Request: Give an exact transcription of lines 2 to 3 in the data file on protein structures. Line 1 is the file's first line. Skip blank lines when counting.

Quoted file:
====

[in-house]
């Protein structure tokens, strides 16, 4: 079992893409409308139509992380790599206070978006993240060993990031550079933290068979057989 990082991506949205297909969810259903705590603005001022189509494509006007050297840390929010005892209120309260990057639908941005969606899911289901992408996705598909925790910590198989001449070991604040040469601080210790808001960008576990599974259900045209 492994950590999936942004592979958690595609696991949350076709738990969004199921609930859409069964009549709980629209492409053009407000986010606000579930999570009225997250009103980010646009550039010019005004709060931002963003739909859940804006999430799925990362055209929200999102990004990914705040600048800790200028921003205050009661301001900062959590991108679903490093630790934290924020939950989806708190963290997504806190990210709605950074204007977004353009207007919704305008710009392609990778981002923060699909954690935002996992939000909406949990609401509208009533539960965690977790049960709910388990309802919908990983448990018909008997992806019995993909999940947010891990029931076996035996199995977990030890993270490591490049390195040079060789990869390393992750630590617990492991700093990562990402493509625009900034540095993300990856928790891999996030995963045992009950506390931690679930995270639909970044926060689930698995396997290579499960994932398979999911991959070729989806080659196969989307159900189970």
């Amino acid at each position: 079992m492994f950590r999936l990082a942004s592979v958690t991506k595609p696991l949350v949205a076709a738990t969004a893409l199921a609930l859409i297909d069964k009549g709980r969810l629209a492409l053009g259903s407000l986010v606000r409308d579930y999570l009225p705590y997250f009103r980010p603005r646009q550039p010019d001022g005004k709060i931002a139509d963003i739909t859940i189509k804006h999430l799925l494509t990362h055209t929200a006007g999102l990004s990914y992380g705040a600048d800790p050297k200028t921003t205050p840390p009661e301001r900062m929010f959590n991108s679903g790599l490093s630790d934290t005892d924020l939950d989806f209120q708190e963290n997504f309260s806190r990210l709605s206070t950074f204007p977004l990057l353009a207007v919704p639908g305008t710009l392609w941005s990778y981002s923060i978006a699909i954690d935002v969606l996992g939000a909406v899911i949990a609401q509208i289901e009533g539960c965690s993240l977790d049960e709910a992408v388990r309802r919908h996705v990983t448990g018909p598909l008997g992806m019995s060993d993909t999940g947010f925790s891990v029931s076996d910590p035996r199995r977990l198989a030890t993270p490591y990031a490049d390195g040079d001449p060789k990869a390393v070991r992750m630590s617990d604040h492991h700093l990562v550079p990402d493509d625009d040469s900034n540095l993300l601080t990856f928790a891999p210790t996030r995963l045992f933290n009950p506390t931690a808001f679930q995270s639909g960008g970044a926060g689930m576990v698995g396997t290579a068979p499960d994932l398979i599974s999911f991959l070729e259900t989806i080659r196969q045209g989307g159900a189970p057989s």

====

């Protein structure tokens, strides 16, 4: 079992893409409308139509992380790599206070978006993240060993990031550079933290068979057989 990082991506949205297909969810259903705590603005001022189509494509006007050297840390929010005892209120309260990057639908941005969606899911289901992408996705598909925790910590198989001449070991604040040469601080210790808001960008576990599974259900045209 492994950590999936942004592979958690595609696991949350076709738990969004199921609930859409069964009549709980629209492409053009407000986010606000579930999570009225997250009103980010646009550039010019005004709060931002963003739909859940804006999430799925990362055209929200999102990004990914705040600048800790200028921003205050009661301001900062959590991108679903490093630790934290924020939950989806708190963290997504806190990210709605950074204007977004353009207007919704305008710009392609990778981002923060699909954690935002996992939000909406949990609401509208009533539960965690977790049960709910388990309802919908990983448990018909008997992806019995993909999940947010891990029931076996035996199995977990030890993270490591490049390195040079060789990869390393992750630590617990492991700093990562990402493509625009900034540095993300990856928790891999996030995963045992009950506390931690679930995270639909970044926060689930698995396997290579499960994932398979999911991959070729989806080659196969989307159900189970």
């Amino acid at each position: 079992m492994f950590r999936l990082a942004s592979v958690t991506k595609p696991l949350v949205a076709a738990t969004a893409l199921a609930l859409i297909d069964k009549g709980r969810l629209a492409l053009g259903s407000l986010v606000r409308d579930y999570l009225p705590y997250f009103r980010p603005r646009q550039p010019d001022g005004k709060i931002a139509d963003i739909t859940i189509k804006h999430l799925l494509t990362h055209t929200a006007g999102l990004s990914y992380g705040a600048d800790p050297k200028t921003t205050p840390p009661e301001r900062m929010f959590n991108s679903g790599l490093s630790d934290t005892d924020l939950d989806f209120q708190e963290n997504f309260s806190r990210l709605s206070t950074f204007p977004l990057l353009a207007v919704p639908g305008t710009l392609w941005s990778y981002s923060i978006a699909i954690d935002v969606l996992g939000a909406v899911i949990a609401q509208i289901e009533g539960c965690s993240l977790d049960e709910a992408v388990r309802r919908h996705v990983t448990g018909p598909l008997g992806m019995s060993d993909t999940g947010f925790s891990v029931s076996d910590p035996r199995r977990l198989a030890t993270p490591y990031a490049d390195g040079d001449p060789k990869a390393v070991r992750m630590s617990d604040h492991h700093l990562v550079p990402d493509d625009d040469s900034n540095l993300l601080t990856f928790a891999p210790t996030r995963l045992f933290n009950p506390t931690a808001f679930q995270s639909g960008g970044a926060g689930m576990v698995g396997t290579a068979p499960d994932l398979i599974s999911f991959l070729e259900t989806i080659r196969q045209g989307g159900a189970p057989s």